Screenshot of 'sits-sings-the-blues' style

Give us this day our daily popcorn

Free-for-all, my favourite. This is the dullest bit I could think of.

Screenshot from 'free-for-all' style

Her beginning is where I end

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7 Responses to “A Story told in Pictures”

  1. S M Rana said

    I saw it some time ago and really loved it, controversies apart. The art of the mythology part is psychedelic and of the modern part beautifully contrasting. The format for narration and plot exposition is also novel and effective. Even though there may be departures from the standard interpretation, it imparts rich emotional depth to the scripture.

  2. I plan on seeing it again over the weekend, so I’ll leave my comments then. But, as for Nina Paley’s view of the Ramayana, she has this to say about her use of it in the film: “I didn’t set out to tell THE Ramayana, only MY Ramayana. I wanted to be very clear about my point of view, my biases.” (http://www.sitasingstheblues.com/faq.html)

    I think that’s kind of the point of her movie, too: culture belongs to all of us, so the reason she can retell the Ramayana in her own way is the same reason that T.H. White could retell the legend of King Arthur in his own way and the same reason that Jean Rhys could rewrite Jane Eyre in her own way: because these are our stories, too, and how they speak to us are as much a part of their makeup as their actual words are.

  3. I’m sorry I said this wrong (and thanks, both SM and Literary Dreamer for pointing it out): I was just warning anyone who might stumble on this review and hasn’t read the Ramayana. Roger Ebert, for example, seemed to end up thinking it was the story of Sita.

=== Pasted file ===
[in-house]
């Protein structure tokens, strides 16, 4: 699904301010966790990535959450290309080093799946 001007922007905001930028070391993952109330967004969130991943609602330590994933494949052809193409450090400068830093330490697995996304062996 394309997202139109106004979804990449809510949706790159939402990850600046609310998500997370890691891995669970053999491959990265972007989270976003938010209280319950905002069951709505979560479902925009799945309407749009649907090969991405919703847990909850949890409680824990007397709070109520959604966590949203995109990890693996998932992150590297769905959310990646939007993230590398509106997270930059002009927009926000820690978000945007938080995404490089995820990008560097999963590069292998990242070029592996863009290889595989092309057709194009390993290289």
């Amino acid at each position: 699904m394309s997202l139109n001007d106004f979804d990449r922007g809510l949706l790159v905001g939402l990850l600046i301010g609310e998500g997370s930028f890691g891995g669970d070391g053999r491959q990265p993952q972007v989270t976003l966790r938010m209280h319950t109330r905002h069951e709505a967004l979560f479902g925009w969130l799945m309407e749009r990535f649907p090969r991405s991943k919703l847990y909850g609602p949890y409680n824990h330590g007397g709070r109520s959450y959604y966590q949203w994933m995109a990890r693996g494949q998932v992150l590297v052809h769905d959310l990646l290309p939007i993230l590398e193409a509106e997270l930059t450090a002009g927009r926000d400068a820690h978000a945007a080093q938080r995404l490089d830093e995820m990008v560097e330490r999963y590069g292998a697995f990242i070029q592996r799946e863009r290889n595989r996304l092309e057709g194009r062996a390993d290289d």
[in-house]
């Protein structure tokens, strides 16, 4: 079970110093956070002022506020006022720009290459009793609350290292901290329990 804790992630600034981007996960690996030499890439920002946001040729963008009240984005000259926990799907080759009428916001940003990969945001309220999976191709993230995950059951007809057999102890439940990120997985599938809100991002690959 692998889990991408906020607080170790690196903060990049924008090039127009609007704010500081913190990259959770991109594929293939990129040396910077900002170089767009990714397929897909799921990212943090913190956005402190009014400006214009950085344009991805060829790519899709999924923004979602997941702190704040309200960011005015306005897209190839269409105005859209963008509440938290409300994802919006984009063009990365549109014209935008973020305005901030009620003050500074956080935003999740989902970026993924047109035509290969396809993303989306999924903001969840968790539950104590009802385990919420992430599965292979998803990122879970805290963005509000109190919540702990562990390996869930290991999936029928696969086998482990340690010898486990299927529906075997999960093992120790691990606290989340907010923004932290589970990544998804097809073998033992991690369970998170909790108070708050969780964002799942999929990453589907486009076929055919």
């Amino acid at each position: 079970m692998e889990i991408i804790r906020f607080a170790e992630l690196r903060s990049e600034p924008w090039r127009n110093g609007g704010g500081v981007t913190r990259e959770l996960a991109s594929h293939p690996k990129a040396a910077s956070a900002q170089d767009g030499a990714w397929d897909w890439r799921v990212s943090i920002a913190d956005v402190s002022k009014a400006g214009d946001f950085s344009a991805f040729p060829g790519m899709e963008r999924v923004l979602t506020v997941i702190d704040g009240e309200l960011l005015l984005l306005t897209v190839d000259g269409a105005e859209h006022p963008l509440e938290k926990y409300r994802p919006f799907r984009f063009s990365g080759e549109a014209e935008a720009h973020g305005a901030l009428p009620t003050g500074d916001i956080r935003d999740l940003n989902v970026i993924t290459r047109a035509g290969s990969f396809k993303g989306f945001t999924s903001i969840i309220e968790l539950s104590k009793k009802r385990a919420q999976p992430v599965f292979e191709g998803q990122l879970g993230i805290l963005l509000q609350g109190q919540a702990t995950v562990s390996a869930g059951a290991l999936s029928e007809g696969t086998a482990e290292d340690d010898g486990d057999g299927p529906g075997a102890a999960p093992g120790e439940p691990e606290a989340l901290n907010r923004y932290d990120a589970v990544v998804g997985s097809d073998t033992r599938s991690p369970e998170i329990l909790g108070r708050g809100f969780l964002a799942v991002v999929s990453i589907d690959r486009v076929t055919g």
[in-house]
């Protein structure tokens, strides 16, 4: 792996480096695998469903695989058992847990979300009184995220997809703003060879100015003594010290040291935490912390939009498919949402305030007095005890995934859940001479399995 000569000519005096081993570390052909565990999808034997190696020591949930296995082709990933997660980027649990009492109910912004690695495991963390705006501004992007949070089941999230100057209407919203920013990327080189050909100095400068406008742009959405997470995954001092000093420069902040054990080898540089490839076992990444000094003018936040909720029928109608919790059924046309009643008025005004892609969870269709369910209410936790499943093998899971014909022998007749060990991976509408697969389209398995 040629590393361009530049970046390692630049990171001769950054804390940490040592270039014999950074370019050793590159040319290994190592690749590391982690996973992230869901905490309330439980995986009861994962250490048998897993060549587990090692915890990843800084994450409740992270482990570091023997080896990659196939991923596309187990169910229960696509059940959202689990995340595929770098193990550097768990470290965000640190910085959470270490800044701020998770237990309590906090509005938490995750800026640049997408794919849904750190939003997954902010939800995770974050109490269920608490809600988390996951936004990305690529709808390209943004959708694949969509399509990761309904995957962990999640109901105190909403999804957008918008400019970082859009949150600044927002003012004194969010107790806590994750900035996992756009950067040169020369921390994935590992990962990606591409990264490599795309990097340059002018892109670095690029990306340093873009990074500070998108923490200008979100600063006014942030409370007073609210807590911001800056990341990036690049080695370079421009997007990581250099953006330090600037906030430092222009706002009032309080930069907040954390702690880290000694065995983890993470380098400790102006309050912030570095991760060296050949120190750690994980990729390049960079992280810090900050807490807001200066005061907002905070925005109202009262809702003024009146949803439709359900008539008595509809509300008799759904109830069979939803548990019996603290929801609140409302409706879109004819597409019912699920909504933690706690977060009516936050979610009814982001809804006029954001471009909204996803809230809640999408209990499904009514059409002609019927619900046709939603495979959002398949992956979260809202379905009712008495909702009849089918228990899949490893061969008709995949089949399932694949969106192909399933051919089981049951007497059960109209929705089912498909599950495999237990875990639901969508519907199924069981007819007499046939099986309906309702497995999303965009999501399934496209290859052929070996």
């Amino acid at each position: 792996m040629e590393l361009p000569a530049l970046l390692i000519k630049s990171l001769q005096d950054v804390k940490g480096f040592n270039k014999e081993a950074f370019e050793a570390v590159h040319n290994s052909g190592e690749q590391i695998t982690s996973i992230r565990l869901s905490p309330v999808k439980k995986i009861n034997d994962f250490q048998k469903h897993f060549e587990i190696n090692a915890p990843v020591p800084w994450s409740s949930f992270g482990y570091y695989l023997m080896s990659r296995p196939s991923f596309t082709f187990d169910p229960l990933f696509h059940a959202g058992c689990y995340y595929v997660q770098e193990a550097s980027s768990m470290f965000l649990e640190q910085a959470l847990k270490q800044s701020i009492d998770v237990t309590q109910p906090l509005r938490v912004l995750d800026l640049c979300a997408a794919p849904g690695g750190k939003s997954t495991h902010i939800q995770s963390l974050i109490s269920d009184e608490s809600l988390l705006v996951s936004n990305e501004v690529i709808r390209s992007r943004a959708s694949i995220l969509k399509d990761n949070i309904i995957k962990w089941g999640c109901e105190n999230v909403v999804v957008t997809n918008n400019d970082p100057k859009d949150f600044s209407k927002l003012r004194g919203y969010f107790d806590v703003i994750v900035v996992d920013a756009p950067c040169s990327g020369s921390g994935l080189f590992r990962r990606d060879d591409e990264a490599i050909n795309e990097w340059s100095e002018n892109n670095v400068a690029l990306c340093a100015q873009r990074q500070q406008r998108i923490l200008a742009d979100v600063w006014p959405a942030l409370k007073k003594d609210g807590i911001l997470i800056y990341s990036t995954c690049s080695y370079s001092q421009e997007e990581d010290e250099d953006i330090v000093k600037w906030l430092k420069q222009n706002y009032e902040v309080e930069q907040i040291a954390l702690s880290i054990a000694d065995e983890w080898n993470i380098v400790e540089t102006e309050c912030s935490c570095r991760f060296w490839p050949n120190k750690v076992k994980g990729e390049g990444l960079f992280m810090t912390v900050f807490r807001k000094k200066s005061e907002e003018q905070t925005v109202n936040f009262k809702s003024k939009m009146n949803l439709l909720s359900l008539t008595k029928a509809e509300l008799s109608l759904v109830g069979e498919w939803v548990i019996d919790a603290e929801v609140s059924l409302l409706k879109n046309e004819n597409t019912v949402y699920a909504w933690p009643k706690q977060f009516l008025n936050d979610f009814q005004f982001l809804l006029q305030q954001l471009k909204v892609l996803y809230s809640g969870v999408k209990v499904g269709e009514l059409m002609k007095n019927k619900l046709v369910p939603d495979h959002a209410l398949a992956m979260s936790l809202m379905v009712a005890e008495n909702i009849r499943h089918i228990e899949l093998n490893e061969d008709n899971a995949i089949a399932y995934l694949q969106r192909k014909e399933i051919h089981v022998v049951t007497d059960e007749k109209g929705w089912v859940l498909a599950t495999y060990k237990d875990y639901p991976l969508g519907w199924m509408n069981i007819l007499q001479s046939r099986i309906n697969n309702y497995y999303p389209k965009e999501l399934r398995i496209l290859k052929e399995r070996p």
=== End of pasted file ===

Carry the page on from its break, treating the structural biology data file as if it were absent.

4. Okay, now that I’ve seen the movie again, my reaction:

    I would argue that the movie may not seem to work well as a movie because it appears to be separated into different “set pieces,” so that we are watching different characters in each piece, which are: Nina’s story, the commentary on the Ramayana, a few “out there scenes” (like the one that begins the title sequence), scenes from the Ramayana (using art techniques that reminds one very much of Indian art), and scenes where Sita sings. At least, that’s how it seems when one begins to watch this movie. Then something strange happens: all those different elements start to gel more and more as the movie progresses, and some parts even cross over into other scenes (like the shadow puppets, who have been commenting on the Ramayana, begin commenting on Nina’s story). And that’s when we realize what the point of this movie is: it’s the same story. Boy and girl fall in love. Boy treats girl badly. Girl remains devoted to boy. And it’s the same across the ages, whether it’s the Ramayana (or the part that Nina Paley chooses to represent), the songs of Annette Henshaw, or Nina’s personal life story.
    And I would argue that, by the end of the movie, our emotions have been touched and played with, but not so much through the plight of the characters (though we can empathize with them). Instead, the imagery and the music supplies the emotional “heft” of the film. The story is a universal one. The genius is in its presentation.

  5. Honestly, I wouldn’t know. It’s just that I, personally, didn’t feel anything – except exhilaration – during the movie. Next time I watch it (and there will be one) I’ll keep what you say in mind.
    Thanks for the new perspective.

  6. I watched it again today, and I felt the same apathy at the same points.
    BUT: I realised that there was another way it could work as a movie. I’m not completely sure what that way is, but I enjoyed it as a movie, even though I felt nothing for any of the characters.

    This time, some of the set-pieces affected me a lot more, like the opening of the Earth and the song of the praises of Rama (the omittance of which in the original review there is no redeeming excuse for):

    Sing his love, sing his praise,
    Rama set his wife ablaze.

    (My parents tell me that this is a famous Bollywood tune, which might explain why I’m so affected by it, and the memory of it.)

  7. OMG enjoyed reading your blogpost. I submitted your rss to my reader.